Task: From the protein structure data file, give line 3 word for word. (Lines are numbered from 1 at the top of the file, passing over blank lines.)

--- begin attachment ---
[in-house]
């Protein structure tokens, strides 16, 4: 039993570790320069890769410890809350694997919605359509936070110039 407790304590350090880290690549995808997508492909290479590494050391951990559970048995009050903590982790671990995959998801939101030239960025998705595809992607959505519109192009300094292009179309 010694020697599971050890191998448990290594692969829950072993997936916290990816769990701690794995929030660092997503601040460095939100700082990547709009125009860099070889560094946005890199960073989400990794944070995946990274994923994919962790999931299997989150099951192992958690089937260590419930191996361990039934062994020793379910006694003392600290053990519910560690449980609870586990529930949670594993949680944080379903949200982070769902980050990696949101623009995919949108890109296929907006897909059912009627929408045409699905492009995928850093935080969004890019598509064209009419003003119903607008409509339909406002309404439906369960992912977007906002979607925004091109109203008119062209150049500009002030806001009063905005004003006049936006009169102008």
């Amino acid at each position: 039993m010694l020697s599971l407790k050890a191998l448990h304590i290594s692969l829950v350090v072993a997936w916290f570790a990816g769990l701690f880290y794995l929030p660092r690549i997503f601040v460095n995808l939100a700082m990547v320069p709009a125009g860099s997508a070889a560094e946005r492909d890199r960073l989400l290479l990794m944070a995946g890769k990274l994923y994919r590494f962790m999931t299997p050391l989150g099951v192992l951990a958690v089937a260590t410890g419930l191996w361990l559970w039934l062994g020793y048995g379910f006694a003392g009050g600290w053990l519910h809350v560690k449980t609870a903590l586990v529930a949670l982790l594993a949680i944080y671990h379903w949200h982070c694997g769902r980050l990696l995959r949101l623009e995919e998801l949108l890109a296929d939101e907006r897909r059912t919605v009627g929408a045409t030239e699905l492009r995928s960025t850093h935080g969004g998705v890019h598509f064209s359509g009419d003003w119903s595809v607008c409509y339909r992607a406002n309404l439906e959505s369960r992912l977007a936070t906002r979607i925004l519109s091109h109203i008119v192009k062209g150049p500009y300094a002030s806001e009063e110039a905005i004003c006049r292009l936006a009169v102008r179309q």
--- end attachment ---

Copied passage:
């Amino acid at each position: 039993m010694l020697s599971l407790k050890a191998l448990h304590i290594s692969l829950v350090v072993a997936w916290f570790a990816g769990l701690f880290y794995l929030p660092r690549i997503f601040v460095n995808l939100a700082m990547v320069p709009a125009g860099s997508a070889a560094e946005r492909d890199r960073l989400l290479l990794m944070a995946g890769k990274l994923y994919r590494f962790m999931t299997p050391l989150g099951v192992l951990a958690v089937a260590t410890g419930l191996w361990l559970w039934l062994g020793y048995g379910f006694a003392g009050g600290w053990l519910h809350v560690k449980t609870a903590l586990v529930a949670l982790l594993a949680i944080y671990h379903w949200h982070c694997g769902r980050l990696l995959r949101l623009e995919e998801l949108l890109a296929d939101e907006r897909r059912t919605v009627g929408a045409t030239e699905l492009r995928s960025t850093h935080g969004g998705v890019h598509f064209s359509g009419d003003w119903s595809v607008c409509y339909r992607a406002n309404l439906e959505s369960r992912l977007a936070t906002r979607i925004l519109s091109h109203i008119v192009k062209g150049p500009y300094a002030s806001e009063e110039a905005i004003c006049r292009l936006a009169v102008r179309q």